Everything you need to know about Facet Joints and Facet Joint Syndrome
A common cause of back pain and neck pain is a condition called facet joint syndrome. Facet joints are located on either side of the vertebrae and help guide movement.
When these joints become injured, inflamed, or degenerated due to age, it can lead to facet joint pain. Facet joint syndrome often causes sharp lower back pain and can radiate into the buttocks, hips, legs or feet.
What is facet joint pain?
Facet joint pain, also known as facet syndrome or facet arthritis, is a type of back pain that affects the joints located between the vertebrae of the spine.
Facet joint syndrome can be caused by injury, facet joint degeneration, or excessive stress on the joints from activities such as heavy lifting.
Symptoms may include localized tenderness, restricted range of motion, muscle spasms, and radiating pain in the back or neck.
Treatments typically include rest, physical therapy exercises to strengthen the muscles that support the spine, nonsteroidal anti-inflammatory drugs (NSAIDs), steroid injections to reduce inflammation, and sometimes surgery. With proper treatment, most people can find relief from facet joint syndrome.
Acute Facet Pain
Acute facet joint syndrome is a sudden, intense episode of back pain or neck pain that can last for several days or weeks. It is caused by injury to the facet’s synovial joints and is often accompanied by swelling, tenderness, and muscle spasms in the area.
Treatment typically includes rest and over-the-counter pain relief medications to reduce inflammation in the synovial joints and pain. In some cases, steroid injections may be necessary to reduce inflammation and promote healing.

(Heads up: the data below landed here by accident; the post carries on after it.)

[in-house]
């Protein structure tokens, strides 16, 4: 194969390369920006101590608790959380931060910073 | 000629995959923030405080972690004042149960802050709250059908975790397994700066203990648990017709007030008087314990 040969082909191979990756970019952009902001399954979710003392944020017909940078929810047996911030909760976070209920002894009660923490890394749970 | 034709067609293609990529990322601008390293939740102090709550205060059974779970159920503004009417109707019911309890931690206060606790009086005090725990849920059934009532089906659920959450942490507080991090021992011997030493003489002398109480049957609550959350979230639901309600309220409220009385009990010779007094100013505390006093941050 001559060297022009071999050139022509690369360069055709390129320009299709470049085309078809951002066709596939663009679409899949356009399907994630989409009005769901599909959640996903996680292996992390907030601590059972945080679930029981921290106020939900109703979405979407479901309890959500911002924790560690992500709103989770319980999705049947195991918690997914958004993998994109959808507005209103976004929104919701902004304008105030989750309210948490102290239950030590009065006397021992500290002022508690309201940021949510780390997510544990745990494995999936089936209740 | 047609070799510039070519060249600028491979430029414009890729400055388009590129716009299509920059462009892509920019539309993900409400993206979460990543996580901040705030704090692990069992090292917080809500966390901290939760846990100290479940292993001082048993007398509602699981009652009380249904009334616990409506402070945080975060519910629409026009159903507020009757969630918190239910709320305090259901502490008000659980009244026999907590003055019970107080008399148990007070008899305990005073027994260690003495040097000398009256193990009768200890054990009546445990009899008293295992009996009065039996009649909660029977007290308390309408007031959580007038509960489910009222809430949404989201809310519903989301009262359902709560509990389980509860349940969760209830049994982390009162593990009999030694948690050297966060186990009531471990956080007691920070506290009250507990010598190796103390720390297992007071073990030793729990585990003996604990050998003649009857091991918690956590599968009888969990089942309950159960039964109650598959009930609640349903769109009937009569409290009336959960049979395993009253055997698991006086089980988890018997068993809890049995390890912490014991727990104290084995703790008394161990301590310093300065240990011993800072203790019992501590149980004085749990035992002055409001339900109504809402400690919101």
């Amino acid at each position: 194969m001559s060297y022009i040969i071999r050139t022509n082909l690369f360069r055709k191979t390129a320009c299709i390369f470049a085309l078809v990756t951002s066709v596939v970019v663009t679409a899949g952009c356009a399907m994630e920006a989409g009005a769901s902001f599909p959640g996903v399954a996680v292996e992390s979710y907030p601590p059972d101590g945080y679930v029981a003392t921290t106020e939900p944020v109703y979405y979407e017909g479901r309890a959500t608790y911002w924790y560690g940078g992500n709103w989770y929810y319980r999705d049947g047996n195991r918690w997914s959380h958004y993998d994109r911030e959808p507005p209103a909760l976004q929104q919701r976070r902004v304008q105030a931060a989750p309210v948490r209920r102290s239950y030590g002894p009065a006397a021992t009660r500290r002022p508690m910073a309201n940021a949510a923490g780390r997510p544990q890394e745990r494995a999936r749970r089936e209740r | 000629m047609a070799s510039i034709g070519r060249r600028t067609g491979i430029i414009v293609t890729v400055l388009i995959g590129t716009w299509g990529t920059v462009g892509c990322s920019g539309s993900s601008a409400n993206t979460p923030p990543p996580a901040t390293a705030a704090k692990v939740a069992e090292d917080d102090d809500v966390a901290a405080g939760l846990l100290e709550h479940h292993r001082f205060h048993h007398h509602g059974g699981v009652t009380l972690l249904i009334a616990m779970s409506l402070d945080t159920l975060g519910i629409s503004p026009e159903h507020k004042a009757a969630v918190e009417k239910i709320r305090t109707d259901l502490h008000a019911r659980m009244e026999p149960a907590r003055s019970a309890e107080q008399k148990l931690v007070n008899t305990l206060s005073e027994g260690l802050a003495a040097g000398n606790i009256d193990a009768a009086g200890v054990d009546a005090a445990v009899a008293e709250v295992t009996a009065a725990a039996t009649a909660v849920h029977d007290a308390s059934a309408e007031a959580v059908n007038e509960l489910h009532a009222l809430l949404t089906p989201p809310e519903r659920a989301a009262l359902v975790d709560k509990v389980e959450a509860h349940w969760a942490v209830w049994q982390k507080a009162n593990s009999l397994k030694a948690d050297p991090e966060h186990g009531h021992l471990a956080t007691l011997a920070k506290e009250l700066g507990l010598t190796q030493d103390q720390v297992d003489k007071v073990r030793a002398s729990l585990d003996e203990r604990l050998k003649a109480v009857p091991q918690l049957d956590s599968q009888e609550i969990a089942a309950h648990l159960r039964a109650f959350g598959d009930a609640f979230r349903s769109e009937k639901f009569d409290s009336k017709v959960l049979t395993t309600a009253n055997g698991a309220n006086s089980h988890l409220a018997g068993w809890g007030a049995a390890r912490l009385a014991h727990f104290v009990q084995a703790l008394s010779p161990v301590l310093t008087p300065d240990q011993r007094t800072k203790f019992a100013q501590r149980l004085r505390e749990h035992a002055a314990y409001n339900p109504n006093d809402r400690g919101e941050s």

Chronic Facet Pain
Chronic facet pain is a persistent form of back pain or neck pain that can last for months or years. It is usually caused by facet joint degeneration in the spine such as facet joint osteoarthritis, bone spurs or other conditions that damage the joints. Chronic pain can be particularly debilitating and is a leading cause of long term spine pain.
Treatment typically includes physical therapy exercises to strengthen the muscles that support the spine, anti-inflammatory medications, and steroid injections for pain relief and to reduce inflammation. Surgery may be necessary in more severe cases.
The Anatomy of the Facet Joint
The facet joint is one of the major joints in your spine that helps connect and stabilize each vertebrae. Each joint consists of two bony surfaces lined with cartilage and a fluid-filled joint capsule, which acts as a cushion between them.
The facets are designed to move when you twist or bend, but can get stuck if the muscles and ligaments become too tight or if the cartilage becomes damaged.
This can cause pain, stiffness, and limited range of motion in the spine. In addition, inflammation around the facet joint can lead to further pain and discomfort.
Can facet joint pain cause degenerative disc disease?
Facet joint syndrome can be a contributing factor to degenerative disc disease. The facet joints, along with the discs between each vertebrae, provide stability and cushioning in the spine.
When the facet joints become worn down due to age or injury, they may not be able to provide enough support for the discs. This can lead to the discs thinning out and becoming weakened.
This is commonly known as facet joint osteoarthritis and is a key component of degenerative disc disease.
While facet joint syndrome can contribute to degenerative disc disease, it’s important to note that this isn’t always the case.
Many people experience back pain related to degenerative disc disease without any evidence of problems with their facet joints.
It’s important to speak with your doctor about your specific symptoms and get an accurate diagnosis.